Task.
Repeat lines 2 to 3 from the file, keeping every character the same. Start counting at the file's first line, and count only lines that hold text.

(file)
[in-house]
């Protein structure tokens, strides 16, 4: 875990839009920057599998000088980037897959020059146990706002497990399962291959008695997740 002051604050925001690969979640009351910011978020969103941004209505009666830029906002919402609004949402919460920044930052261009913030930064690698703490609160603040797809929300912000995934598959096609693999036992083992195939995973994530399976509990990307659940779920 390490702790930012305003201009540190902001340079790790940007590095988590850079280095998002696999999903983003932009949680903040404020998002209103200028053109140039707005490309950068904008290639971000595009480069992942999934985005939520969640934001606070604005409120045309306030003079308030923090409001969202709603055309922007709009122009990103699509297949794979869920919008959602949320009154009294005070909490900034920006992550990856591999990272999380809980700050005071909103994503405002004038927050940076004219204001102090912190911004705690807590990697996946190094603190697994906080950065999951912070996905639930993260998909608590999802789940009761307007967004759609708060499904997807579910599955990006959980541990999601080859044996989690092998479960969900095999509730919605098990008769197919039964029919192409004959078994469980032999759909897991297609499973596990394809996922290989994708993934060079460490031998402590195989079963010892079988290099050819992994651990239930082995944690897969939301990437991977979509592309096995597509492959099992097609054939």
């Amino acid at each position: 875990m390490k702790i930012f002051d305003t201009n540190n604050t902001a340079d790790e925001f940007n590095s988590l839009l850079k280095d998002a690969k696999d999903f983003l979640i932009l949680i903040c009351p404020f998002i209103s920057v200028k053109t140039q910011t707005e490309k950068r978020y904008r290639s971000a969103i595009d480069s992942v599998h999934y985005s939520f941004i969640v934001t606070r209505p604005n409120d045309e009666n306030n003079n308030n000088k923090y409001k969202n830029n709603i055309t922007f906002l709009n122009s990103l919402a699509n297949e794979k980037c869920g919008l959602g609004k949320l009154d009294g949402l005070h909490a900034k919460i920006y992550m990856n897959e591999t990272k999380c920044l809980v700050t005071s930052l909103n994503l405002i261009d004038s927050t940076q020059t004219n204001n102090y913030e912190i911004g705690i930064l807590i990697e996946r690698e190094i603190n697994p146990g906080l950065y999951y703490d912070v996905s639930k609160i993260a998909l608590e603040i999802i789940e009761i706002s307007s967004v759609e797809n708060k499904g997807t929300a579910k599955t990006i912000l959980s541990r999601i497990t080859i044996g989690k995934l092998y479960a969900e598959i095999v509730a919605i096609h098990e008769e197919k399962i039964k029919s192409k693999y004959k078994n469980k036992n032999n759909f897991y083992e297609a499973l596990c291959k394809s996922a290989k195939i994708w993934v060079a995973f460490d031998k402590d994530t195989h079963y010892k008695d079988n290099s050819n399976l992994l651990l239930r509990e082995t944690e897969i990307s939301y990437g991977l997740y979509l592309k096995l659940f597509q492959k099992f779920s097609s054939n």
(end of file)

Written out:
């Protein structure tokens, strides 16, 4: 875990839009920057599998000088980037897959020059146990706002497990399962291959008695997740 002051604050925001690969979640009351910011978020969103941004209505009666830029906002919402609004949402919460920044930052261009913030930064690698703490609160603040797809929300912000995934598959096609693999036992083992195939995973994530399976509990990307659940779920 390490702790930012305003201009540190902001340079790790940007590095988590850079280095998002696999999903983003932009949680903040404020998002209103200028053109140039707005490309950068904008290639971000595009480069992942999934985005939520969640934001606070604005409120045309306030003079308030923090409001969202709603055309922007709009122009990103699509297949794979869920919008959602949320009154009294005070909490900034920006992550990856591999990272999380809980700050005071909103994503405002004038927050940076004219204001102090912190911004705690807590990697996946190094603190697994906080950065999951912070996905639930993260998909608590999802789940009761307007967004759609708060499904997807579910599955990006959980541990999601080859044996989690092998479960969900095999509730919605098990008769197919039964029919192409004959078994469980032999759909897991297609499973596990394809996922290989994708993934060079460490031998402590195989079963010892079988290099050819992994651990239930082995944690897969939301990437991977979509592309096995597509492959099992097609054939």
């Amino acid at each position: 875990m390490k702790i930012f002051d305003t201009n540190n604050t902001a340079d790790e925001f940007n590095s988590l839009l850079k280095d998002a690969k696999d999903f983003l979640i932009l949680i903040c009351p404020f998002i209103s920057v200028k053109t140039q910011t707005e490309k950068r978020y904008r290639s971000a969103i595009d480069s992942v599998h999934y985005s939520f941004i969640v934001t606070r209505p604005n409120d045309e009666n306030n003079n308030n000088k923090y409001k969202n830029n709603i055309t922007f906002l709009n122009s990103l919402a699509n297949e794979k980037c869920g919008l959602g609004k949320l009154d009294g949402l005070h909490a900034k919460i920006y992550m990856n897959e591999t990272k999380c920044l809980v700050t005071s930052l909103n994503l405002i261009d004038s927050t940076q020059t004219n204001n102090y913030e912190i911004g705690i930064l807590i990697e996946r690698e190094i603190n697994p146990g906080l950065y999951y703490d912070v996905s639930k609160i993260a998909l608590e603040i999802i789940e009761i706002s307007s967004v759609e797809n708060k499904g997807t929300a579910k599955t990006i912000l959980s541990r999601i497990t080859i044996g989690k995934l092998y479960a969900e598959i095999v509730a919605i096609h098990e008769e197919k399962i039964k029919s192409k693999y004959k078994n469980k036992n032999n759909f897991y083992e297609a499973l596990c291959k394809s996922a290989k195939i994708w993934v060079a995973f460490d031998k402590d994530t195989h079963y010892k008695d079988n290099s050819n399976l992994l651990l239930r509990e082995t944690e897969i990307s939301y990437g991977l997740y979509l592309k096995l659940f597509q492959k099992f779920s097609s054939n």